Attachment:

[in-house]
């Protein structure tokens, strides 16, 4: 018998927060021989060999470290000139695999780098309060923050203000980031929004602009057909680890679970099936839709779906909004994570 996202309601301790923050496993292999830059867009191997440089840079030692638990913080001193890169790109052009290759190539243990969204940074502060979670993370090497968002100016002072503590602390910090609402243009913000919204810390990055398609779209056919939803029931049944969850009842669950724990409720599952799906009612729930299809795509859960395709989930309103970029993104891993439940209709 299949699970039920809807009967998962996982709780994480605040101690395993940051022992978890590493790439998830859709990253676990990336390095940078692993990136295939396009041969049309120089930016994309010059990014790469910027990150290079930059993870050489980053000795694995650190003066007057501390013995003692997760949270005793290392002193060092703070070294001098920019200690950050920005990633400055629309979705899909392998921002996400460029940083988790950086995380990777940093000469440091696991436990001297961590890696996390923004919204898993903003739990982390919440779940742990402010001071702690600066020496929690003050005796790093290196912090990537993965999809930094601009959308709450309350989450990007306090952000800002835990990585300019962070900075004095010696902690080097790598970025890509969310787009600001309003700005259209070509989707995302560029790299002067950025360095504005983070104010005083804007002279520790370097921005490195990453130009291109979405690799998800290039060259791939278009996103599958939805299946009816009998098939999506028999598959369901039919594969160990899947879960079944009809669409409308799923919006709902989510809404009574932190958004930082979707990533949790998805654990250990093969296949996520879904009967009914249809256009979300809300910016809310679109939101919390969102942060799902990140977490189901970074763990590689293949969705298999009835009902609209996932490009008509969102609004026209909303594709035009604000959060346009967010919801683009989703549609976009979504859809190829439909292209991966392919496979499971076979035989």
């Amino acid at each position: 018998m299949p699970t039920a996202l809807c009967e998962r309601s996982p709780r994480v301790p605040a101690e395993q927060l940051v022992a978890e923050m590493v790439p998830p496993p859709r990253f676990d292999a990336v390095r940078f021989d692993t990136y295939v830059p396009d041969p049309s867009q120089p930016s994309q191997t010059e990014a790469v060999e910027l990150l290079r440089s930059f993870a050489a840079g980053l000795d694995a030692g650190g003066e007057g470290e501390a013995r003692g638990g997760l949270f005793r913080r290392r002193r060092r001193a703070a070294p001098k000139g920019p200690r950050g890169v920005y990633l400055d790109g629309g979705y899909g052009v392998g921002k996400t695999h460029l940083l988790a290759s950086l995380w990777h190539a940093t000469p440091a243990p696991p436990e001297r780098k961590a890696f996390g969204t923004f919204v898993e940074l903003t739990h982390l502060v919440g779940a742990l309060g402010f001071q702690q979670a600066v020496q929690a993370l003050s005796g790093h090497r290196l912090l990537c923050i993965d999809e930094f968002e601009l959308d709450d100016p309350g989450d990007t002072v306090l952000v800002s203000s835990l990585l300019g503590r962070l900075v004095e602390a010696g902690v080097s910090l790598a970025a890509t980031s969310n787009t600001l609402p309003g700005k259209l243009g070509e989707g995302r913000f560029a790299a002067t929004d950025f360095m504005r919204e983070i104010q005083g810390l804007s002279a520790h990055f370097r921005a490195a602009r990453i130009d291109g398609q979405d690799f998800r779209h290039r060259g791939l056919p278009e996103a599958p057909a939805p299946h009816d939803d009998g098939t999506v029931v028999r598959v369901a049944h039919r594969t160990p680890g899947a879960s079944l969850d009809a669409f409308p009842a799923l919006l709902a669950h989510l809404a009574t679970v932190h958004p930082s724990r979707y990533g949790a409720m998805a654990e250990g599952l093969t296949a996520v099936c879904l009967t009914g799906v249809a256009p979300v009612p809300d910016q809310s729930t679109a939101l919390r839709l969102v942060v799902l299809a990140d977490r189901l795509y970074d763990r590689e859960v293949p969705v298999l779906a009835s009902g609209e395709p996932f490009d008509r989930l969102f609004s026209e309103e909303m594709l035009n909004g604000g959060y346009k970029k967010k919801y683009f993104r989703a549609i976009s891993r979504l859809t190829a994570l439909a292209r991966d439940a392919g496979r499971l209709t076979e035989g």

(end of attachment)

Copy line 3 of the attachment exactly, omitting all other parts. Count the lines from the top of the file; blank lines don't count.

């Amino acid at each position: 018998m299949p699970t039920a996202l809807c009967e998962r309601s996982p709780r994480v301790p605040a101690e395993q927060l940051v022992a978890e923050m590493v790439p998830p496993p859709r990253f676990d292999a990336v390095r940078f021989d692993t990136y295939v830059p396009d041969p049309s867009q120089p930016s994309q191997t010059e990014a790469v060999e910027l990150l290079r440089s930059f993870a050489a840079g980053l000795d694995a030692g650190g003066e007057g470290e501390a013995r003692g638990g997760l949270f005793r913080r290392r002193r060092r001193a703070a070294p001098k000139g920019p200690r950050g890169v920005y990633l400055d790109g629309g979705y899909g052009v392998g921002k996400t695999h460029l940083l988790a290759s950086l995380w990777h190539a940093t000469p440091a243990p696991p436990e001297r780098k961590a890696f996390g969204t923004f919204v898993e940074l903003t739990h982390l502060v919440g779940a742990l309060g402010f001071q702690q979670a600066v020496q929690a993370l003050s005796g790093h090497r290196l912090l990537c923050i993965d999809e930094f968002e601009l959308d709450d100016p309350g989450d990007t002072v306090l952000v800002s203000s835990l990585l300019g503590r962070l900075v004095e602390a010696g902690v080097s910090l790598a970025a890509t980031s969310n787009t600001l609402p309003g700005k259209l243009g070509e989707g995302r913000f560029a790299a002067t929004d950025f360095m504005r919204e983070i104010q005083g810390l804007s002279a520790h990055f370097r921005a490195a602009r990453i130009d291109g398609q979405d690799f998800r779209h290039r060259g791939l056919p278009e996103a599958p057909a939805p299946h009816d939803d009998g098939t999506v029931v028999r598959v369901a049944h039919r594969t160990p680890g899947a879960s079944l969850d009809a669409f409308p009842a799923l919006l709902a669950h989510l809404a009574t679970v932190h958004p930082s724990r979707y990533g949790a409720m998805a654990e250990g599952l093969t296949a996520v099936c879904l009967t009914g799906v249809a256009p979300v009612p809300d910016q809310s729930t679109a939101l919390r839709l969102v942060v799902l299809a990140d977490r189901l795509y970074d763990r590689e859960v293949p969705v298999l779906a009835s009902g609209e395709p996932f490009d008509r989930l969102f609004s026209e309103e909303m594709l035009n909004g604000g959060y346009k970029k967010k919801y683009f993104r989703a549609i976009s891993r979504l859809t190829a994570l439909a292209r991966d439940a392919g496979r499971l209709t076979e035989g």